Is cruising the backroads with an eye on the ditch considered a source?  Fool litterbugs toss some valuable things sometimes.    Riverbanks unfortunately can be a great source of loot.  They used to push old junked out cars over the bank around here, I guess for erosion control.  Not so much anymore.  Yard and estate sales.  In my area there are always farm auctions (changing times) and if you know how to read the sales bills you can do well.  Cagey old farmers stow neat stuff away.  Rainy, cold crappy weather really lowers the bid.  Also dumpster permission helps, if you work in the right place;).  Always ask permission and scrounge safely!

Share this post


Link to post
Share on other sites

Always ask permission!  I've been gifted with tons, (yes tons!), of great stuff after I've asked permission to scrounge in the trash and explain that I do blacksmithing.  Turns out there often is a lot of stuff too good to throw away; but no longer needed and they are just looking for an excuse to clean it out.  *Be* that excuse!

Share this post


Link to post
Share on other sites
27 minutes ago, ThomasPowers said:

  Turns out there often is a lot of stuff too good to throw away

My....sagging rafters...broken concrete floors....and bulging walls are a testament to this FACT.  I'm considering not sourcing any more items before i become the source.  After it all caves in on me.

Share this post


Link to post
Share on other sites

I have to add a disclaimer to this post I made.  I was joking.  Always re-cycle, re-purpose and re-use.  Ive been at it for a long time, hence my bulging walls and sagging things. LOL.  I strongly advocate for anything an individual can do that has a positive impact on on the environment or the growth of the resource pile.  Scott.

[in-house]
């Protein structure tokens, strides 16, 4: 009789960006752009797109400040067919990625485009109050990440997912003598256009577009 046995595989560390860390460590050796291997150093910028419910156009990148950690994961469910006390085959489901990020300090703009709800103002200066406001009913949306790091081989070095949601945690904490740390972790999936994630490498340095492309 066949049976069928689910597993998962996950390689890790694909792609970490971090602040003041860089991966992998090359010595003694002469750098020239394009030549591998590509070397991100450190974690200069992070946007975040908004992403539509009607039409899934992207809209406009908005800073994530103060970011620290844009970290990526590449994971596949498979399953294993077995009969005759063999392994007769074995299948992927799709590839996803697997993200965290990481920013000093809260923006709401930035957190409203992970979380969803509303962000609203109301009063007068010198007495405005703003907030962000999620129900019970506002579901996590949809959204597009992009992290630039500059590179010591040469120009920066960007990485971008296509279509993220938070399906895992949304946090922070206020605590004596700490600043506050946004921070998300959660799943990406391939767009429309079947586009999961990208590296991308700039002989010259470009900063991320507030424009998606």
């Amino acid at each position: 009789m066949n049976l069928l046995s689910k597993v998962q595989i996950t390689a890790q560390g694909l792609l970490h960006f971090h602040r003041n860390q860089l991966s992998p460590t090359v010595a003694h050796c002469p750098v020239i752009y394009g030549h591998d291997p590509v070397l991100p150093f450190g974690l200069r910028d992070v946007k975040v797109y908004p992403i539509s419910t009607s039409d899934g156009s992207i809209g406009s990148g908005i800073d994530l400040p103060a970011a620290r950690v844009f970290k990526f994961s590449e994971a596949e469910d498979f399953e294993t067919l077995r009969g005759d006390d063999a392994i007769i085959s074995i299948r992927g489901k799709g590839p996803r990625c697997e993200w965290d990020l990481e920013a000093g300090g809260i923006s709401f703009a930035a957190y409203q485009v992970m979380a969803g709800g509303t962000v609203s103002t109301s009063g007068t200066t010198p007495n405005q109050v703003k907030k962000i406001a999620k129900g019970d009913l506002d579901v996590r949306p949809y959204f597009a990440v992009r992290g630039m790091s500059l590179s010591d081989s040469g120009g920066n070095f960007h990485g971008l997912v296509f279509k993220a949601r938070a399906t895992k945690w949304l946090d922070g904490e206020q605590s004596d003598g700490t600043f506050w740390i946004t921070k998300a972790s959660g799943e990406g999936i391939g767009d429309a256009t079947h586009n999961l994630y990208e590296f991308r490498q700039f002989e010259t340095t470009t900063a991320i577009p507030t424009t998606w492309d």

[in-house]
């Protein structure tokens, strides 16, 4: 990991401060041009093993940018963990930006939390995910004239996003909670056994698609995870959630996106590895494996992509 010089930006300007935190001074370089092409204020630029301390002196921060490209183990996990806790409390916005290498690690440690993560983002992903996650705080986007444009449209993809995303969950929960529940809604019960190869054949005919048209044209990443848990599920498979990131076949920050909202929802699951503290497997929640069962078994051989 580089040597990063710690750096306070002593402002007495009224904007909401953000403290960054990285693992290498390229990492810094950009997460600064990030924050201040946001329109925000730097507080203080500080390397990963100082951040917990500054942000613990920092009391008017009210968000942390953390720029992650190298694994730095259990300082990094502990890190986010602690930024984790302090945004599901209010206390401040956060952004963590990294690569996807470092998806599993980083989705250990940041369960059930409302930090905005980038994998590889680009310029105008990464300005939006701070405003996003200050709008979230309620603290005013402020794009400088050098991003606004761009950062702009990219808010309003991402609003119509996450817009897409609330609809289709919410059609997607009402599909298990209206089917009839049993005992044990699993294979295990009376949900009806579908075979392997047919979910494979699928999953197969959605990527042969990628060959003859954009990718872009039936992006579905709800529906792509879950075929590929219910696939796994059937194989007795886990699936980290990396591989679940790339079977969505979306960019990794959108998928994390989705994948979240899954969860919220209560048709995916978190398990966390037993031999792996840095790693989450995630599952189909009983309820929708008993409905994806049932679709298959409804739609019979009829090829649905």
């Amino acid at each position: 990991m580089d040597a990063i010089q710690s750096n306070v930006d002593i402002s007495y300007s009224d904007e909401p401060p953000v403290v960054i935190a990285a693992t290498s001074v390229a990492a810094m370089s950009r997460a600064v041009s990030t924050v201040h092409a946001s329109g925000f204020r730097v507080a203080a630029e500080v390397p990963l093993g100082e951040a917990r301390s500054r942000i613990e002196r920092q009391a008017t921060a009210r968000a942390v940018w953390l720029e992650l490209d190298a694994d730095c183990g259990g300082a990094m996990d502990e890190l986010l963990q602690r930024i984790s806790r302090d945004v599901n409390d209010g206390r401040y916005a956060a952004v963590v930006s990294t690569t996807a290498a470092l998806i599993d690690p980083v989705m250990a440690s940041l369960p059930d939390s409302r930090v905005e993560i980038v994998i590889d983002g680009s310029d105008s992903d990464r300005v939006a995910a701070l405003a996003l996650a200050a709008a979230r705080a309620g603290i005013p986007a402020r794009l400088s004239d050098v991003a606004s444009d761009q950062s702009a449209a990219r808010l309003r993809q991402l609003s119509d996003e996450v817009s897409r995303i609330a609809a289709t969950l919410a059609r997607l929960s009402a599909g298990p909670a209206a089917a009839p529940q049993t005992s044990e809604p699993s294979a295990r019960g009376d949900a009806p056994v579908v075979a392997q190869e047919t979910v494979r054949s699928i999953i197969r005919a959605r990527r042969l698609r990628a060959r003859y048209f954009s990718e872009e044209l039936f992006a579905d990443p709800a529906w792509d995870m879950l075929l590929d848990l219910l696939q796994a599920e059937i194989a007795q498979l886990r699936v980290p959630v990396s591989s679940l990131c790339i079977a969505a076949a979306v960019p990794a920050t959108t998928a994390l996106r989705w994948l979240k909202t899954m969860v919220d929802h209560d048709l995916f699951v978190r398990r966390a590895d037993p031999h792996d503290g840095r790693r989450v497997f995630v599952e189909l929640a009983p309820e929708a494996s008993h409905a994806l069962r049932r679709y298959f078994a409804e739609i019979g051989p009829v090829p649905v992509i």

Share this post


Link to post
Share on other sites

And I'm getting to the stage/age where I'm handing stuff to folks who can use it...I can find the stuff faster than I can use it.

Share this post


Link to post
Share on other sites

I just returned from a tractor dealer, lawn mower, and tool rental place near Hannibal Missouri. A buddy bought a lawn mower & I went along for the ride.

I chatted up the manager and got permission to "raid' their scrap bin. I carted away many large mower blades. (rider mower size). There was no charge. I'll be making a large knife for said manager soon, as a gesture of good will.

It never hurts to be pleasant and ask.

Regards, i.f.i. denizens.

SLAG.

Share this post


Link to post
Share on other sites

Three of my first four knives (including the one in progress) are from lawnmower blades from my local John Deere agricultural implement dealer, who similarly let me raid their scrap bin. That was after they said that they'd just sent a dumpster load off to the scrap dealer. Good Lord -- what did I miss?

Share this post


Link to post
Share on other sites

JHCC, John Deere advertises that they use 5160 for their blades, so it's nice with those you know what you are getting. I've collected up some worn out ones from my old man who actually has a summer John Deere and a winter John Deere (he's a nut, but he's my pops). I've been using them for knife making as well and find they work great (better than my cub cadet blades, which I don't know what they actually are for steel). If you've got a good source on collecting those John Deere blades up you've got a good steel supply going I'd say!